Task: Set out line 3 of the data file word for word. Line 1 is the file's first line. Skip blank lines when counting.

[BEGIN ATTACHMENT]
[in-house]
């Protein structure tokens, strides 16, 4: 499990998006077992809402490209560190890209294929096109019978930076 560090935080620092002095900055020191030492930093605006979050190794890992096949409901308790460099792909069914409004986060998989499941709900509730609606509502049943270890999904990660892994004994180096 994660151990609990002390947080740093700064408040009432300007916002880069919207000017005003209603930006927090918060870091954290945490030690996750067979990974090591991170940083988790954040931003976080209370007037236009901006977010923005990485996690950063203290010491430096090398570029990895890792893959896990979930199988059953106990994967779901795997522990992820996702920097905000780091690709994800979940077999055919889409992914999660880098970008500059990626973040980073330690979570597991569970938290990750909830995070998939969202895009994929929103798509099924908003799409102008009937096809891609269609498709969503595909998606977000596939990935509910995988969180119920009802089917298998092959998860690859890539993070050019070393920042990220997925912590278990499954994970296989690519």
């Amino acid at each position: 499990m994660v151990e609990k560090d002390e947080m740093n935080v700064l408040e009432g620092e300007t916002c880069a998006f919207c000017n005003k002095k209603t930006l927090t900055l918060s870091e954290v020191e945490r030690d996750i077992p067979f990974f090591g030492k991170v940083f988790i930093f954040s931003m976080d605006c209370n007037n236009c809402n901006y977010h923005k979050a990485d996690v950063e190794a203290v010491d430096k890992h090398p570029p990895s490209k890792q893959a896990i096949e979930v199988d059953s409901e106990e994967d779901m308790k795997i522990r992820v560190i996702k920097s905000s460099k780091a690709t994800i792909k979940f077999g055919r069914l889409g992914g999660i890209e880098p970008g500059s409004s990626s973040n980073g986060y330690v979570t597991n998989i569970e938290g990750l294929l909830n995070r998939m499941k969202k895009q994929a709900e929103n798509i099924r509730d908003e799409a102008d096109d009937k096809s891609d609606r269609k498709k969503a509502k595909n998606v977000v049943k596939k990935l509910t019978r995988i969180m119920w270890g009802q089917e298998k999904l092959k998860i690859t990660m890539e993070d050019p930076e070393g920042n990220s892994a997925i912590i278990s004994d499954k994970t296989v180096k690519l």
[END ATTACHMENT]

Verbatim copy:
């Amino acid at each position: 499990m994660v151990e609990k560090d002390e947080m740093n935080v700064l408040e009432g620092e300007t916002c880069a998006f919207c000017n005003k002095k209603t930006l927090t900055l918060s870091e954290v020191e945490r030690d996750i077992p067979f990974f090591g030492k991170v940083f988790i930093f954040s931003m976080d605006c209370n007037n236009c809402n901006y977010h923005k979050a990485d996690v950063e190794a203290v010491d430096k890992h090398p570029p990895s490209k890792q893959a896990i096949e979930v199988d059953s409901e106990e994967d779901m308790k795997i522990r992820v560190i996702k920097s905000s460099k780091a690709t994800i792909k979940f077999g055919r069914l889409g992914g999660i890209e880098p970008g500059s409004s990626s973040n980073g986060y330690v979570t597991n998989i569970e938290g990750l294929l909830n995070r998939m499941k969202k895009q994929a709900e929103n798509i099924r509730d908003e799409a102008d096109d009937k096809s891609d609606r269609k498709k969503a509502k595909n998606v977000v049943k596939k990935l509910t019978r995988i969180m119920w270890g009802q089917e298998k999904l092959k998860i690859t990660m890539e993070d050019p930076e070393g920042n990220s892994a997925i912590i278990s004994d499954k994970t296989v180096k690519l």